The dry signal is var signal which is incoming audio
The first processed lline of code is the dry signal 'sig’going through the reverb(mix set to 1 for 100% wet )
The second line of processed is the dry signal +processed , resulting in DRY+WET

(
SynthDef(\Reverberate,
{
|in=30,out=0,mix=1|
var signal,processed;
signal=In.ar(in,2);
processed=FreeVerb.ar(signal,mix:mix);
processed=(signal+processed)*0.5;
Out.ar(out,processed);
}).add
)



What’s the best use for dry wet processing
Right now I use bus for the processed signal , by using two out.ar in the synthdefs
one decidated to bus , and the other straight to bus 0 (dry )
In the pbind I can set the bus for the effect ~crazy , while the Synthdef also sends to 0



SynthDef(\twoop,
{
|fmamt=2,modoffset=24,moatt=0.001,modrel=0.500,ampatt=0.001,amprel=0.800,pitch=48,outt=0.3,pan=0.2,feed=0.2,bus|
var mod,modenv,ampenv,carr;

mod=SinOscFB.ar((pitch+modoffset).midicps,feedback:feed)*fmamt;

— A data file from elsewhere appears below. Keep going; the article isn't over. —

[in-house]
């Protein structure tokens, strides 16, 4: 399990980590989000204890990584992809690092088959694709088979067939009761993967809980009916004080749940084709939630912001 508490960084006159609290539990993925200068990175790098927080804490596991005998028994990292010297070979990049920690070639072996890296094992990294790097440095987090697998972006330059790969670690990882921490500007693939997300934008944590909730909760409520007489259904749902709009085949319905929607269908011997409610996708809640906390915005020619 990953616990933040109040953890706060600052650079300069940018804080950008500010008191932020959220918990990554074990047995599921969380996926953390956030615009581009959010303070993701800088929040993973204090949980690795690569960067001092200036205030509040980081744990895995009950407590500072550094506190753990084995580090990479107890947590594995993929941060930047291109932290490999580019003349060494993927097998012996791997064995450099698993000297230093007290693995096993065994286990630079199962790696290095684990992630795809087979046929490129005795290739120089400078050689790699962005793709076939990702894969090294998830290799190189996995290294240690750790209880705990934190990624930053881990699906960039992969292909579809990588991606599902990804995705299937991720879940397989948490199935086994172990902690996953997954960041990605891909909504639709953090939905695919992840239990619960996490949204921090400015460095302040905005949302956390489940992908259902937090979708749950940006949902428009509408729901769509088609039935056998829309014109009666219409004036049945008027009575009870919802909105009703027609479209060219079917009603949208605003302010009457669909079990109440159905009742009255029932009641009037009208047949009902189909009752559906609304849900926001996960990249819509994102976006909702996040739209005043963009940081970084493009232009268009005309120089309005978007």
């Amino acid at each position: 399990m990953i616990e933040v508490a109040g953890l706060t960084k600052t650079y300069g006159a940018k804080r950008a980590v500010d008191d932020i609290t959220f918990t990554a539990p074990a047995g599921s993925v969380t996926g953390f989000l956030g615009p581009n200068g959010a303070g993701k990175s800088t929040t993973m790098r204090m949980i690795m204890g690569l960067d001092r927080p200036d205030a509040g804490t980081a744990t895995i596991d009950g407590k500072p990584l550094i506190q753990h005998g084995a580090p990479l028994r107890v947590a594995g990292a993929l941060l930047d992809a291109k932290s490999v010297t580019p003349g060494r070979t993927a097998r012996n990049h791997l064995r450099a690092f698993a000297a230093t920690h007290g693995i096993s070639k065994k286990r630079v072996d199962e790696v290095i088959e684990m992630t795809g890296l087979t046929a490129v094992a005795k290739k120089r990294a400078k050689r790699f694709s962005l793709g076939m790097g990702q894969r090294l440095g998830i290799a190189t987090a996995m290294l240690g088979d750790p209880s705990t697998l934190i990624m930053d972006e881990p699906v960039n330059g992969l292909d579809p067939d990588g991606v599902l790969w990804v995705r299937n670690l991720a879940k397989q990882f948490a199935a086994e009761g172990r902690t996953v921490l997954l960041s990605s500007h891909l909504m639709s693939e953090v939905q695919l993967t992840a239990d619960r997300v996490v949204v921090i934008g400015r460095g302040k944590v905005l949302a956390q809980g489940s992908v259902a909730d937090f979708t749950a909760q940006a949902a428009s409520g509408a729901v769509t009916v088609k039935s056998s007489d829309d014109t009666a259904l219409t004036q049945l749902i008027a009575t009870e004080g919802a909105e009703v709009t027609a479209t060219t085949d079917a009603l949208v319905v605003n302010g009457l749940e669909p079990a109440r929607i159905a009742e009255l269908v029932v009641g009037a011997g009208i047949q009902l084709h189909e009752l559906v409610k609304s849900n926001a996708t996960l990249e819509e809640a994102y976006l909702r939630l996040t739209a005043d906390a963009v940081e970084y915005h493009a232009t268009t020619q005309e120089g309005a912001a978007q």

modenv=EnvGen.ar(Env.perc(moatt,modrel),doneAction:0);
ampenv=EnvGen.ar(Env.perc(ampatt,amprel),doneAction:2);
carr=SinOsc.ar(pitch.midicps,(mod*modenv))*ampenv*outt;
carr=Pan2.ar(carr,pos:pan);
Out.ar(bus,carr);
Out.ar(0,carr);
}).add
)
/////////
(
Pdef(
\crt,
Pbind(
\instrument,
\twoop,
\pitch,Pseq([40,52,40,49,37,42,42,56,54],inf)+7,
\dur,Pseq([1/3,1/3,1/3],inf),
\fmamt,Prand([2,1,3,4,2,1.5,2,3,4,6],inf),
\modrel,Prand([0.425,0.525,0.500,0.550,1,0.625,0.500,0.5,0.8],inf),
\modoffset,Prand([12,0,12,24],inf),
\feed,Pwhite(0.3,0.5,inf),
\pan,Prand([-0.3,0,0.3],inf),
\amprel,Pwhite (0.08,1.0,inf),
\bus,~crazy,

)
)
)
//////////

Pdef(\crt).stop;///////////FM

Pdef(\crt).play(t);
t=TempoClock(126/60).permanent_(true);
s.newBusAllocators;

(
SynthDef(\ffect,
{|mdt=0.5,dt=0.1,modamt=1,modspeed=0.1,hpf=500,hpres=0.5,bus|
var sig,modulator;
sig=In.ar(bus,2);
sig=RHPF.ar(sig,hpf,hpres);
modulator=SinOsc.ar(modspeed,mul:0.5,add:0.0);
modulator=modulator*modamt;
sig=DelayC.ar(sig,mdt,dt+modulator);
Out.ar(0,sig);

}).add
)

~dlay=Synth(\ffect,[\dt,0.001,\bus,~crazy]);
~dlay.free
~dlay.set(\dt,0.01,  \modamt ,0.5,  \modspeed ,0.5,  \hpf,600,  \hpres,0.1);
~dlay.set(\dt,0.01,  \modamt ,0.01, \modspeed ,100,  \hpf,500, \hpres,0.5);
~dlay.set(\dt,0.5,   \modamt ,0.01, \modspeed ,0.1,    \hpf,500, \hpres,0.5);